Written by Samuel Edney: Student Writer
Education is a fundamental part of the building blocks of our society. So what would university, and the experience it brings, be like in the year 2050? A long way away, I know, but with the rate of technological advances being made at a faster rate than ever before, and with tuition fees on the rise again, will higher education be similar to what it is today?Or completely different?
IT GOES WITHOUT SAYING, OF COURSE, THIS IS JUST SPECULATION. GUESSWORK. BUT, LOOKING AROUND AT WHAT WE HAVE TODAY, IT’S FUN TO WONDER!
You’ve probably heard by now that there was, not too long ago, absolute uproar, not just within the student community, concerning the government’s decision to start raising tuition fees. Putting aside the fact that they did this in a rather sneaky manner, this now means that, in order to get a degree in their chosen field, students going to university from this point on will have to dive further in to the abyss that is student debt than ever before. But with a hung parliament leaving our country uncertain as to what kind of government we’re actually going to have running the show, and with Labour having a policy to scrap student loans, does this mean that, going into the future, we are going to see a more relaxed approach to paying thousands upon thousands for higher education? If so, this could shift the very purpose of university back to what it used to be; an experience not built by how much you pay for it, but fuelled by new ideas, and the determination to learn something new.
The technological landscape of the 21st century is a constantly changing one. Even today, in some instances, lectures and assignments can be attended and completed over email or Skype, meaning that for some students, you don’t even have to turn up to a timetabled array of early morning lectures.
Although, in comparison to the majority of courses, this style is few and far between, does this signal a shift in how courses and assignments are structured and delivered? Will this affect the traditional organisational structure of university courses, i.e: no more semesters? If this was to become the case, the implications of how students can tailor their course to their specific interests and needs will be far more wide reaching and accommodating, making university a much more personal experience.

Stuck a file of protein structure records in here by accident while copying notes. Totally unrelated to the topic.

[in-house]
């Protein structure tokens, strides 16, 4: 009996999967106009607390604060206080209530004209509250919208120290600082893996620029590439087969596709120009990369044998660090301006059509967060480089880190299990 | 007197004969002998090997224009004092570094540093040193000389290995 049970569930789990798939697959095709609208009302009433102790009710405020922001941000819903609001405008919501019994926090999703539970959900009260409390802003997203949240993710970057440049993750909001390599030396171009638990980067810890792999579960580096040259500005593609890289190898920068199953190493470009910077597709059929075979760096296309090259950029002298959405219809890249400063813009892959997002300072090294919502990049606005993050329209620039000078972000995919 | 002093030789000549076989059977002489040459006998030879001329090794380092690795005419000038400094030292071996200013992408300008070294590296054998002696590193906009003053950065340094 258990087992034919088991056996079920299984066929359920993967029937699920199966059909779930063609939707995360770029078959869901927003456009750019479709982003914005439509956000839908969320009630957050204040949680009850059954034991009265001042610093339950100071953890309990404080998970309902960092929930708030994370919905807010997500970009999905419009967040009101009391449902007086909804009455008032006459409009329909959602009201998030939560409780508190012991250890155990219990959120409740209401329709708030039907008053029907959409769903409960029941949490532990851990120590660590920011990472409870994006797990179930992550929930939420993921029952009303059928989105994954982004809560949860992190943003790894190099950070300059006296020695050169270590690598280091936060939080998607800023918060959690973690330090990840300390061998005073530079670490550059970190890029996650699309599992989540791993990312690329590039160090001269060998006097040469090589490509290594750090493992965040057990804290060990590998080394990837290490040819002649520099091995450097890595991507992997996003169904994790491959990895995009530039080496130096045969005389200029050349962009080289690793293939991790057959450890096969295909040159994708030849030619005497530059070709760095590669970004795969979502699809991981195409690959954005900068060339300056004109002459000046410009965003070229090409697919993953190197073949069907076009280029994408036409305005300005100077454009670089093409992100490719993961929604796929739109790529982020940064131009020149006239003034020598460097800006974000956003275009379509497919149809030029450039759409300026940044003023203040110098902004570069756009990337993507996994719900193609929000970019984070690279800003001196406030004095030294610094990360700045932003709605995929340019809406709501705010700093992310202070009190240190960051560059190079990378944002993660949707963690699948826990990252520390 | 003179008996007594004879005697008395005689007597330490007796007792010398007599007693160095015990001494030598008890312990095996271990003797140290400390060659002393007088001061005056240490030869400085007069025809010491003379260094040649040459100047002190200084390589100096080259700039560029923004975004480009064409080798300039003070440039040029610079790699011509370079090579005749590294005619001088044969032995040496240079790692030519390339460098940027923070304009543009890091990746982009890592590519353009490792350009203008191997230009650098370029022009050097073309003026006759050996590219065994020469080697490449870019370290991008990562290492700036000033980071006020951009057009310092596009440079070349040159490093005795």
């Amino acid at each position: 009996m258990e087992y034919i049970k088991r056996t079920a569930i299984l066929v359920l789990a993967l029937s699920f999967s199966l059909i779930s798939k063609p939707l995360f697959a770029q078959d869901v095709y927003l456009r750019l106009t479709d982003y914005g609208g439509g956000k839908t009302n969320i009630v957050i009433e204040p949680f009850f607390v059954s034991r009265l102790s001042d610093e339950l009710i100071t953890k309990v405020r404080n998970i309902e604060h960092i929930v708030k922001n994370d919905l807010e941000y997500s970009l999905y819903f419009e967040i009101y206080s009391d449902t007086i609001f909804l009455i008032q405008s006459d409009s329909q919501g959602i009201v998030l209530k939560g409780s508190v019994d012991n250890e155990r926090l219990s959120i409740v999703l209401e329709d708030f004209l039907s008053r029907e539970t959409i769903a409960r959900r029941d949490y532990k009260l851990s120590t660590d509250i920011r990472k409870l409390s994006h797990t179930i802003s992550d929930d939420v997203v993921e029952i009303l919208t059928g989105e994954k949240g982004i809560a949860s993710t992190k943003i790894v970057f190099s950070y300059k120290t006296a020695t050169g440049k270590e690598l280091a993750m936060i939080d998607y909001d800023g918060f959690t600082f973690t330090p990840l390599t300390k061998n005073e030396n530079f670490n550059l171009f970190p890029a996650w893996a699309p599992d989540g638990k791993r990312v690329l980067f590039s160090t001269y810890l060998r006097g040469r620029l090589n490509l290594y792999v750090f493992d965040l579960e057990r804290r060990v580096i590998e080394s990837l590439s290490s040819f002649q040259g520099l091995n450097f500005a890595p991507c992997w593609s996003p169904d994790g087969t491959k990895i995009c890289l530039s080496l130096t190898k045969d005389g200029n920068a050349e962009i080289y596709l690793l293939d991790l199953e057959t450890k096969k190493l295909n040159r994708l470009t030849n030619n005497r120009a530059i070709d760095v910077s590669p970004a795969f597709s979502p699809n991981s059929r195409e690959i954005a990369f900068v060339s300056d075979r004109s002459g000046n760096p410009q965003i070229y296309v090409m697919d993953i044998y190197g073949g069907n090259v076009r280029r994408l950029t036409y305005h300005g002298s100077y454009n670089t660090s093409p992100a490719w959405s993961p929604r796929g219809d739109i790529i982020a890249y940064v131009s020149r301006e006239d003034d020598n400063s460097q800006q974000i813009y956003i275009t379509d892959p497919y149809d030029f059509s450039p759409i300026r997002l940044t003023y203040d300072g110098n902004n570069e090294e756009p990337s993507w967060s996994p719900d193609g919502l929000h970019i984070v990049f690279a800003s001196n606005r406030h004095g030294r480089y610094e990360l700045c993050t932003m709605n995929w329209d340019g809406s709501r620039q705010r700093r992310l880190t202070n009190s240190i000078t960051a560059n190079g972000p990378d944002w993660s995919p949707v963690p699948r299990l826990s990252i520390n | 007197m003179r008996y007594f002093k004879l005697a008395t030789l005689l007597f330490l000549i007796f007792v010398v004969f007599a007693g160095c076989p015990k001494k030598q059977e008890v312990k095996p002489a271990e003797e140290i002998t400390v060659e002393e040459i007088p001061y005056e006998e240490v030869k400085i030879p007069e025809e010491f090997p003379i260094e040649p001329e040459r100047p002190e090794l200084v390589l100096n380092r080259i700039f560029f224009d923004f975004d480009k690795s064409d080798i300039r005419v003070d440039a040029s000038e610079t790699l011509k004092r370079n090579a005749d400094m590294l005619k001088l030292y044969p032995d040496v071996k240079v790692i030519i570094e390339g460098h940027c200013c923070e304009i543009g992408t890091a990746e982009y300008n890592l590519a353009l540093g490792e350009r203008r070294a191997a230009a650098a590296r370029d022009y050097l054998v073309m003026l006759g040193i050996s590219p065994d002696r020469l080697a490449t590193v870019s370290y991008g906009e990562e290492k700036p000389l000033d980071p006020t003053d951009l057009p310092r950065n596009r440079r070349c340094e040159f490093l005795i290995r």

Tuition fees and organisational structure of semesters is important, yes. But we can’t talk about the technological landscape of the future, without touching on the implication that, yes, robots may take over. I’m not talking apocalyptic level take over, obviously, but i’d be extremely surprised if artificial intelligence and/or robotics does not play a large role in how courses, student assistance and maybe even the social aspects of university life is delivered; A.I tutors and services, robot ‘study buddies’, and maybe even an extremely efficient bartender at the local student bar? Who knows?
Questions aside, the university experience can only be as efficient and enjoyable as we allow it to be. Between now and the year 2050, we will witness new ideas of how higher education is presented to prospective students. Although all of this is a very long time away, the actions we take today in trying to craft a better education system will be the cornerstone for how future generations will continue to strive for greater knowledge.
Follow Samuel at @SamEdney1